Deep Dive explores ‘Reefs, Wrecks, and Rascals’

An illustration from Alexandre Olivier Exquemelin's “Buccaneers of America,” titled Morgan Attacks Puerto del Principe, Cuba. Image: Library of Congress
By Michael R. Malone

An illustration from Alexandre Olivier Exquemelin's “Buccaneers of America,” titled Morgan Attacks Puerto del Principe, Cuba. Image: Library of Congress

Deep Dive explores ‘Reefs, Wrecks, and Rascals’

By Michael R. Malone
Arthur Dunkelman, curator of the University of Miami Kislak Collection, shared his passion and expertise in a webinar Thursday that charted the feats and misdeeds of some of the most scurrilous pirates who roamed the Spanish Main in search of treasure.

Arthur Dunkelman’s presentation, “Reefs, Wrecks, and Rascals: The Pirate Legacy of the Spanish Main,” delivered virtually on Thursday afternoon, marked the eighth edition of the University of Miami Libraries’ Deep Dives Series that highlights Special Collections’ materials.

The curator and historian complemented his talk by displaying a range of rare manuscripts, books, and other extraordinary artifacts held in the Jay I. Kislak Collection of the Early Americas, Exploration and Navigation, one of the Libraries Special Collections donated to the University in 2017.

He explained that his interest in commerce, trade, and economic history and his work with the Kislak Foundation merged to offer a golden opportunity for him to delve into an exceptional historic era in the Americas.

“Piracy has always fascinated me because it’s the integration with real life, fantasy, and history,” Dunkelman said. “I’m especially interested in the development of trade and how pirates have played into the economic history of Europe and the Americas, and how these individuals were manipulated for financial gain and political power by men of even greater power and influence and how they worked for and against nationalities and become interwoven in the fabric of the history.”

Arthur Dunkelman, curator of the Kislak Collection at the University of Miami Libraries
Dunkelman speaks during the virtual presentation of “Reefs, Wrecks, and Rascals: The Pirate Legacy of the Spanish Main."

In a deep linguistic dive, Dunkelman marked the difference in terms associated with piracy. Buccaneers were named for the “viande boucaneé,” French for the smoked meat sold to the ships for basic diet. Privateers were captains and crews licensed first the French, and later by the English and Dutch, to prey upon the Spanish flotas—a fleet of ships transporting treasures from the Americas.

The Dutch referred to pirates as sea rovers and the French as “adventurous filibustairs”—a historical meaning used for someone who engages in authorized warfare against a foreign country. They were largely lawless, Dunkelman pointed out.

Dunkelman named Alexandre Olivier Exquemelin’s “Buccaneers of America” as “the greatest of pirate books” for its firsthand authenticity. The Dutchman was dispatched by the French West Indies Company to the Caribbean and served there for 10 years as a surgeon, meeting and attending to some of the leading figures at the time,” Dunkelman explained.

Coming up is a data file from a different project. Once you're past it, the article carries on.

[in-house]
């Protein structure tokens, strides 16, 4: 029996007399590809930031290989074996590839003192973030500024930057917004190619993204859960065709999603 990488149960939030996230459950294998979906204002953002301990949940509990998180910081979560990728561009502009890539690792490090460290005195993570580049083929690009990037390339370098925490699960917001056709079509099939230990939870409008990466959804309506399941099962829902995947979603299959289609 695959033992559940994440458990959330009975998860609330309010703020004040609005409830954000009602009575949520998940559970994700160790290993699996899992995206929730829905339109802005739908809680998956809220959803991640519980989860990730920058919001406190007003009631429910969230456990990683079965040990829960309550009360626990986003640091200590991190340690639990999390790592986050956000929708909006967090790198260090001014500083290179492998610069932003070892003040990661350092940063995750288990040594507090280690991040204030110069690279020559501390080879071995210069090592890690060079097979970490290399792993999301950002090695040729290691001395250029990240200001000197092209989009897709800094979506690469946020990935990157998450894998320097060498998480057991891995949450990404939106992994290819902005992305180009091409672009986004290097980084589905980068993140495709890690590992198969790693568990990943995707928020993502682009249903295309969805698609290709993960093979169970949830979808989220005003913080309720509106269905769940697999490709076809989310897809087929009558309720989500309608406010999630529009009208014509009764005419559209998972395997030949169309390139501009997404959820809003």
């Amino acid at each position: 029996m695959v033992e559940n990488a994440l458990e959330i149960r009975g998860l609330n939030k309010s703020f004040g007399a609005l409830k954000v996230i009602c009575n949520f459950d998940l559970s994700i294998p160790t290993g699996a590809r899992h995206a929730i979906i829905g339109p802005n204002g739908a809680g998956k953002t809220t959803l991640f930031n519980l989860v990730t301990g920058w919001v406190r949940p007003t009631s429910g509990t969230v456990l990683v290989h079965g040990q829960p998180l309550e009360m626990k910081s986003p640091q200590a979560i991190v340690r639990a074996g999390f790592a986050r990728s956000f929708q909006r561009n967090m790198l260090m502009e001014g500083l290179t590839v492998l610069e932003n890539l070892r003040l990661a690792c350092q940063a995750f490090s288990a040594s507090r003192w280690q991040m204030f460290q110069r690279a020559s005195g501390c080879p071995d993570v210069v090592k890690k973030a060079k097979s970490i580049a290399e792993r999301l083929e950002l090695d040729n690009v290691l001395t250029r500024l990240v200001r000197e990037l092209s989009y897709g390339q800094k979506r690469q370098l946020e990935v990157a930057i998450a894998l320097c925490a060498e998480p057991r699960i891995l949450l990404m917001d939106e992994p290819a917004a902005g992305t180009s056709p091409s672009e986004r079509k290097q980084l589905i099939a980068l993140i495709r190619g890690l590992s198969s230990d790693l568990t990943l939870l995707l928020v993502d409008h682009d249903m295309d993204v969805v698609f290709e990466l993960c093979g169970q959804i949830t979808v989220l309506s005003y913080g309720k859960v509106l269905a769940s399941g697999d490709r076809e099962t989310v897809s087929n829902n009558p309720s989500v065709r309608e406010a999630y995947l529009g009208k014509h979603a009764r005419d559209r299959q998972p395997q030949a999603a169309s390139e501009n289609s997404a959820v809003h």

While Exquemelin’s book is extremely well-written, according to Dunkelman, the extraordinary engravings by an unnamed Dutch illustrator provide its endurable value. “The engravings are truly, truly dramatic and even a bit horrifying when studied closely,” he added.

During the Q&A session following the presentation, the curator noted that the pirates were “pretty democratic” yet adhered to a racial hierarchy.

“If you could hold a cutlass, swing on a rope, and knew something about being on a ship, you could probably join a pirate crew,” he said. “Yet there was no equality among pirates—there was a captain and officers; and as far as I know, they were almost invariably white.”

The golden era of the “brothers of the coast”—the seagoing swashbucklers bound by their dislike of the Spanish—spans a relatively short history, just 40-50 years in the late 17th and early 18th centuries, according to Dunkelman.

“This great age of piracy is like the cowboys—it’s romanticized and somewhat distorted in terms of greater importance than it actually was,” he said. “Most of the pirates were captured and hung—a popular activity, especially in the Carolinas. They were much more active than in Florida, in the 18th century they didn’t have a great deal of longevity. For most of them, 8-10 years was their career—they didn’t last as long as baseball players do today.” 

Dunkelman indicated that during the several hundreds of years that pirates roamed the seas, more than tens of thousands of ships were lost. “And nearly every month some new shipwreck is found—some so deep in the ocean that they will never be recovered, but others closer to shore and that have been preserved and are waiting to be explored. It’s the delight of divers,” he said. 

The gallery’s next exhibition will explore expansion to the West—the shift from ships to trains as a means of livelihood and as a form of excitement—and the building of the transcontinental railroads, marking a change from mom-and-pop local railroads to a system of control and standardization in the mid-19th century, Dunkelman noted.